In "Hills Like White Elephants," why may Jig have envisioned a white elephant and not the American?

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thanatassa's profile pic

thanatassa | College Teacher | (Level 3) Educator Emeritus

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In Hemingway’s “Hills Like White Elephants,” the image of the white elephant functions symbolically rather than literally. Thus we probably should interpret “having seen” a white elephant not necessarily in terms of having been in the physical presence of an albino elephant, but in terms of an inner or spiritual vision.  The most important literary allusion here is to the white elephant seen by the mother of the Buddha while she was pregnant. The American, being male and rational rather than spiritual in unlikely to have seen or understand such a vision. Jig, being female and pregnant, is more likely to understand the religious imagery, especially as it pertains to the baby she is carrying.

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mwestwood's profile pic

mwestwood | College Teacher | (Level 3) Distinguished Educator

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Since a white elephant is a metaphoric expression for something that is a burdensome possession, the question of why the American does not perceive the hills as white elephants while the girl does is, indeed, cogent.  Perhaps, the key to the answer is the fact that the hills like white elephants are in the distance, "across the valley." 

For, it is Jig who perceives beyond the immediacy of the moment. This perception of Jig's is confirmed in the couple's dialogue as the American's myopia is instantly apparent:

"They look like white elephants," she said.

"I've never seen one," the man drank his beer.

"No, you wouldn't have."

Jig thinks intuitively which allows her to sense the long-range effects of any actions that they take.  She, therefore, is the one who understands that all is not as the man says,"perfectly simple." Repeatedly, then, she questions the American, asking if he will be happy and love her if she has the operation, asking also if he will no longer worry,

Intuitively, Jig understands that the operation will become "a white elephant" of memory and experience that can never be gotten rid of. For instance, when the American tells her that if she has the abortion, they can have everything, "We can have the whole world," Jig replies,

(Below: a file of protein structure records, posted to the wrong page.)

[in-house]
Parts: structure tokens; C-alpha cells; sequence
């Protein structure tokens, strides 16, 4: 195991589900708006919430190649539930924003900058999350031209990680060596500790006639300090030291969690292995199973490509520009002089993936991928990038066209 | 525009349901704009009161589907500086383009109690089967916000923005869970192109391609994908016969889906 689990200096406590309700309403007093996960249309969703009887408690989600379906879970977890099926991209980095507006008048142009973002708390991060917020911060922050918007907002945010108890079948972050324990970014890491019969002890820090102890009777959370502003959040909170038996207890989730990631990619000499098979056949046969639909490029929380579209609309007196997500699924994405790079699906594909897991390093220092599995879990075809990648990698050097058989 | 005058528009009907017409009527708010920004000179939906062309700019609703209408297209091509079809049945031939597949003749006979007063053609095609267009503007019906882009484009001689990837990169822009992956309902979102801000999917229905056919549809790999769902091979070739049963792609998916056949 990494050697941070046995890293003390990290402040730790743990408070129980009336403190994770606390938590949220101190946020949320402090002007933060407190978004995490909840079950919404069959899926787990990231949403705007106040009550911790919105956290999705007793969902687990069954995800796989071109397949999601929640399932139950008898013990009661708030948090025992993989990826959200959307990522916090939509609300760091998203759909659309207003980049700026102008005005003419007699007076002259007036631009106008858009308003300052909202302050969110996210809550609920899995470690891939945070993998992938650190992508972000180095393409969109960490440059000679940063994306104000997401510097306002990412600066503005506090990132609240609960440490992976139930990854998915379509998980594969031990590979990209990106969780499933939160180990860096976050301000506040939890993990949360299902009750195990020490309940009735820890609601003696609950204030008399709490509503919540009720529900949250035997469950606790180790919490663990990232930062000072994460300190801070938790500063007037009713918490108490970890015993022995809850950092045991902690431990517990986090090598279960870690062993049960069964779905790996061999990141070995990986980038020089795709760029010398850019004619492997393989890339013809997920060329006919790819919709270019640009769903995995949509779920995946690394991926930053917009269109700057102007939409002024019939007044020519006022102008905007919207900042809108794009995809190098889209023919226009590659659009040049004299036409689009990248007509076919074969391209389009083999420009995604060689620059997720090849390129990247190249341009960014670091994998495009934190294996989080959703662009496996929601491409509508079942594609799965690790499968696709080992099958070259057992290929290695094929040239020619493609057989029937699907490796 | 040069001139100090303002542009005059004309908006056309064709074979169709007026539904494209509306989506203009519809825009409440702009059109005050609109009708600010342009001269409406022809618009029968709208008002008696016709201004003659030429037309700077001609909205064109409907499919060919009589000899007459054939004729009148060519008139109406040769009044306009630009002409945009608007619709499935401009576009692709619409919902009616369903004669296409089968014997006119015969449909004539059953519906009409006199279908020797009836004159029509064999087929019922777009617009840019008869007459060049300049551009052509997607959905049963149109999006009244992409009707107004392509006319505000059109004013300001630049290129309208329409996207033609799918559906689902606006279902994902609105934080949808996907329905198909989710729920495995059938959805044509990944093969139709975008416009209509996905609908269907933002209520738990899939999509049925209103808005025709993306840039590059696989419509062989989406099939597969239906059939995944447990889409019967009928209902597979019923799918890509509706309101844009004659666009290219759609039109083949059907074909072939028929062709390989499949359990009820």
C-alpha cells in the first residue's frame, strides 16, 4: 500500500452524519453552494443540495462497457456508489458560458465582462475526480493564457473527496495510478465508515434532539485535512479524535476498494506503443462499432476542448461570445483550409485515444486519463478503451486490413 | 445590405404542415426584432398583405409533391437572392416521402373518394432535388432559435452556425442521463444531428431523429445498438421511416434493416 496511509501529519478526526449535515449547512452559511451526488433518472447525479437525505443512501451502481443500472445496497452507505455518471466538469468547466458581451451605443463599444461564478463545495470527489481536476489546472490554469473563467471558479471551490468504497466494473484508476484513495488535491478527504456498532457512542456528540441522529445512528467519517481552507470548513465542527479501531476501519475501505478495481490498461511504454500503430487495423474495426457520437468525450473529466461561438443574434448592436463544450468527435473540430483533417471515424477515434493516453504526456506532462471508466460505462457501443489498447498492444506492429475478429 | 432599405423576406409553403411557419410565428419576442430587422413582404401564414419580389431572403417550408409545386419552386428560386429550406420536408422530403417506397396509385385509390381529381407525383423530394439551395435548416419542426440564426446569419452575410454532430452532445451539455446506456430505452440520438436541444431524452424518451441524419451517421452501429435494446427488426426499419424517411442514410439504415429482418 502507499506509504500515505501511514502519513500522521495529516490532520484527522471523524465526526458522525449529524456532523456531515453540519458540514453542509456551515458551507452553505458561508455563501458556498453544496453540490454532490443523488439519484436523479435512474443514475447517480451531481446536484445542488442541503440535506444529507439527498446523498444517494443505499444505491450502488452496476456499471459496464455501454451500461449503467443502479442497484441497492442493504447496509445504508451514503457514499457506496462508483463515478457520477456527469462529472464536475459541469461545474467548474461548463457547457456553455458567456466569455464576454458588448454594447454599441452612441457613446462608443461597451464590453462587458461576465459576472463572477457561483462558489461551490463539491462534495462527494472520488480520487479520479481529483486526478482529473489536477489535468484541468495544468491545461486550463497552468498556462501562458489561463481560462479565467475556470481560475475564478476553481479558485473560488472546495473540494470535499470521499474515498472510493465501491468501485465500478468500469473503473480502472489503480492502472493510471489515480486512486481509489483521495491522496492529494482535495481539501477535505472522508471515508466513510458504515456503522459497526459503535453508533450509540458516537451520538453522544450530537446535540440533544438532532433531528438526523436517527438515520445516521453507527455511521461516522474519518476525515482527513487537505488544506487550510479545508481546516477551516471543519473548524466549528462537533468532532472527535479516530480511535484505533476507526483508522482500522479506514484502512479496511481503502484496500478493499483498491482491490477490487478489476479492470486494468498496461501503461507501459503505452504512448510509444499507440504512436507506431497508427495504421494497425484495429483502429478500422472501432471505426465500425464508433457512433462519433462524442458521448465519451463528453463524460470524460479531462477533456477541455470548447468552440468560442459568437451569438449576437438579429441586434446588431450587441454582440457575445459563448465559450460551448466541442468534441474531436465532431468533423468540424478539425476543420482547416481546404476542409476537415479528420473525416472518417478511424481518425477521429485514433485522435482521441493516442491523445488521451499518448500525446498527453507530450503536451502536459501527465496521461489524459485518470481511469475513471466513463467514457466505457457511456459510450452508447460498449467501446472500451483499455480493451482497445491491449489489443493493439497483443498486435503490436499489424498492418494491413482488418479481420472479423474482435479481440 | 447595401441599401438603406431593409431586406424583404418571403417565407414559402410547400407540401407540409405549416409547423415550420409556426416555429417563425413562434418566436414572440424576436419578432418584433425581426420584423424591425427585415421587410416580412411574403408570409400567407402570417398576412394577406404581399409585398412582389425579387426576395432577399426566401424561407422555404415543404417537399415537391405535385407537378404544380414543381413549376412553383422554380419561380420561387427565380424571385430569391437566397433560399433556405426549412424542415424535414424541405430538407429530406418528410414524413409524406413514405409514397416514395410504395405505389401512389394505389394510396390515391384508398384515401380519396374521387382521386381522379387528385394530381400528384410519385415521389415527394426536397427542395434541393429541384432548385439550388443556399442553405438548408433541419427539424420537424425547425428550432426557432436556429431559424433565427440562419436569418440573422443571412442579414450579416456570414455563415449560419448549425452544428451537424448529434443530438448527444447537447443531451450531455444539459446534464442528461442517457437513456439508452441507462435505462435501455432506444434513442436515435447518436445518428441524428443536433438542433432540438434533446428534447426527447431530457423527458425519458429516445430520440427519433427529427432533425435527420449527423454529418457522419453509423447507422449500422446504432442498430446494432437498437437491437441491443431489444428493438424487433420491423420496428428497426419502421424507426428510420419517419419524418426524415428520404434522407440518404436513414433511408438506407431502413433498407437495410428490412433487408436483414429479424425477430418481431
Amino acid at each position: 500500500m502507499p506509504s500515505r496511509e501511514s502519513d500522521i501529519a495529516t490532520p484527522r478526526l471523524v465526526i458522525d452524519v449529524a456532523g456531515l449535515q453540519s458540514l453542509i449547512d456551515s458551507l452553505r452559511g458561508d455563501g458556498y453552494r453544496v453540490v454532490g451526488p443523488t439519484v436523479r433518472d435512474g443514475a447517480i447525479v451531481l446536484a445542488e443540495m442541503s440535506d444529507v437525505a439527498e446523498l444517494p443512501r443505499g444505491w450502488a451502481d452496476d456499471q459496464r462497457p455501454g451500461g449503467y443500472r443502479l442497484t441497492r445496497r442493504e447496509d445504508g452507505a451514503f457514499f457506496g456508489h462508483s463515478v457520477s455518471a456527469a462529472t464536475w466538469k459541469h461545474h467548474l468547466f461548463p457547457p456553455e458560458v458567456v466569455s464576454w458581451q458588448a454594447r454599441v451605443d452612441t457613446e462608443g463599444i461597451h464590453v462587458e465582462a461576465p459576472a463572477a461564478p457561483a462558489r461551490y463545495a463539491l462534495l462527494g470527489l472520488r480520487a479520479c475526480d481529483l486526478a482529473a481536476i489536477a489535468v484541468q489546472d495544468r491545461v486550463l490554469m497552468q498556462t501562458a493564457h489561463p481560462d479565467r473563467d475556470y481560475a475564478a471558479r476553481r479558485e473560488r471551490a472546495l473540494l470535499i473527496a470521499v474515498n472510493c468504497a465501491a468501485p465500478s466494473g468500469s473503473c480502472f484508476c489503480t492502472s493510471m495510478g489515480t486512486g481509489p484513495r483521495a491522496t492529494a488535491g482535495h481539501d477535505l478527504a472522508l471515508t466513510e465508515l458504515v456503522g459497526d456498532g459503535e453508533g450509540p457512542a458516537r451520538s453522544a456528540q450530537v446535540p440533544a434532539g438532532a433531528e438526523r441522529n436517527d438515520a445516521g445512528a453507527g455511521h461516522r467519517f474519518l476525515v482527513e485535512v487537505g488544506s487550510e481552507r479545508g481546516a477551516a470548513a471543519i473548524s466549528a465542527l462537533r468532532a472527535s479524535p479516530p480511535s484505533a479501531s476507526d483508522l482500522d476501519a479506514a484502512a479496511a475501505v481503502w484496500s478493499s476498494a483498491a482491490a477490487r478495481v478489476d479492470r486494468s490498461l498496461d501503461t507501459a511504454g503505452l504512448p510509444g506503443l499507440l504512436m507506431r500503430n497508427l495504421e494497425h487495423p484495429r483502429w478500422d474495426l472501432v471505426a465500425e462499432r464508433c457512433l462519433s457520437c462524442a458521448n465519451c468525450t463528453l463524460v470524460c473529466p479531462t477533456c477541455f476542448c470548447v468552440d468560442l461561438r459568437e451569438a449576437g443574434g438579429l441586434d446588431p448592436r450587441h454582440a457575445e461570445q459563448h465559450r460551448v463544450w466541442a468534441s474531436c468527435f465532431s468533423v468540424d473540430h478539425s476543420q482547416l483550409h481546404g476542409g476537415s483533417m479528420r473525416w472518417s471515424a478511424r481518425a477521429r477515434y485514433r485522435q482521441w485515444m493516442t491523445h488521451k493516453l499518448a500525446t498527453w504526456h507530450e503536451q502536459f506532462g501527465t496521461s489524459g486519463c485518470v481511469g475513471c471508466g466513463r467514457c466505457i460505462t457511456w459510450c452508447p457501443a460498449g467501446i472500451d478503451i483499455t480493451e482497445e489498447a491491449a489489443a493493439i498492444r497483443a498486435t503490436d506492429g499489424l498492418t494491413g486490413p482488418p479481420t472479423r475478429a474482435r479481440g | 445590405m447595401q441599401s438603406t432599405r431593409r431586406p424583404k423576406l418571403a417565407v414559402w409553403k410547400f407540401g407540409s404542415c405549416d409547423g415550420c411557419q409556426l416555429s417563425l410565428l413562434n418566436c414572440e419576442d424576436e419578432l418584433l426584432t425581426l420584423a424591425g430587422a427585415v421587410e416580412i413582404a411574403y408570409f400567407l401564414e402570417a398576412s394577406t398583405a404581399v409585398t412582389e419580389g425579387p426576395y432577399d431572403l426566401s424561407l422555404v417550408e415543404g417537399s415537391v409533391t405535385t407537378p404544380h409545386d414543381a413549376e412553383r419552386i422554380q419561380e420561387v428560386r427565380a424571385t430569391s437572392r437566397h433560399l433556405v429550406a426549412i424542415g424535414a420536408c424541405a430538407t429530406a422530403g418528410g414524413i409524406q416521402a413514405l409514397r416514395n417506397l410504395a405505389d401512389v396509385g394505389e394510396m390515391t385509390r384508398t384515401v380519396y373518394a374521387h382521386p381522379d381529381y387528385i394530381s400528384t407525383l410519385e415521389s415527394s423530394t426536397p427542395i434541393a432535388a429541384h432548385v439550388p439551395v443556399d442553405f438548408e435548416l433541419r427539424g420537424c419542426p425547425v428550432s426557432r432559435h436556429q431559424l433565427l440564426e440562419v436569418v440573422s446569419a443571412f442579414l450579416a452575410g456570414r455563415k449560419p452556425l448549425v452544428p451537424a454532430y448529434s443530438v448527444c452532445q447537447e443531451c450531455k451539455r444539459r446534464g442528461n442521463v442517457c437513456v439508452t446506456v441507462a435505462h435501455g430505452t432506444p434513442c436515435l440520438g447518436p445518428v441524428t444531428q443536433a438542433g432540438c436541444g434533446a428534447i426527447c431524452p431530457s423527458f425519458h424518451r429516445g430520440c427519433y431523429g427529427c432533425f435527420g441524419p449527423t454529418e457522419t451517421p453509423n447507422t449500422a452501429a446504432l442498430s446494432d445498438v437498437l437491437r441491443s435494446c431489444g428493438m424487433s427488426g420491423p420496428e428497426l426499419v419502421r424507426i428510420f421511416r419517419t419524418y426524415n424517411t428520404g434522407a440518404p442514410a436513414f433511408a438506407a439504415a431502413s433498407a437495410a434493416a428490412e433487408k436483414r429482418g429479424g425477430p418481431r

"No, we can't.  It isn't ours any more."

"It's ours." [the man]

"No, it isn't.  And once they take it away, you never get it back."

Near the end of the story, in a symbolic gesture, Jig looks back at "the dry side of the valley" while the man merely looks at her.

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billdelaney's profile pic

William Delaney | (Level 3) Distinguished Educator

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Very few people have ever seen a white elephant. It is highly unlikely that Jig would ever have actually seen one, except perhaps in a picture. A lot of hills look like dead elephants, if you look at them with imagination. The hills in this story look like dead white elephants because of the setting. The climate is so hot and dry that the hills have all become bleached white. Hemingway strongly believed in using description in order to make the reader feel that he is actually present at the scene of the story or novel. "Hills Like White Elephants" presents a vivid picture and "feel" of the setting through description and dialogue. It is a little, insignificant railway station in Spain. The weather is hot, as usual. The land is dry, almost like a desert. The whole picture is framed by the mountains in the background. This is a little incident in the lives of two people. You as a reader are drawn into it and experience the heat, the desolation, and the emotions of both the man and the woman. The feeling is more important than any "meaning." Heminigway once said something to the effect that the "why" is not important, but it is the "what" that is important. He was influenced by Stephen Crane in this respect, as well as by Joseph Conrad. These authors thought the most important task of the writer was to make you feel that you are there.

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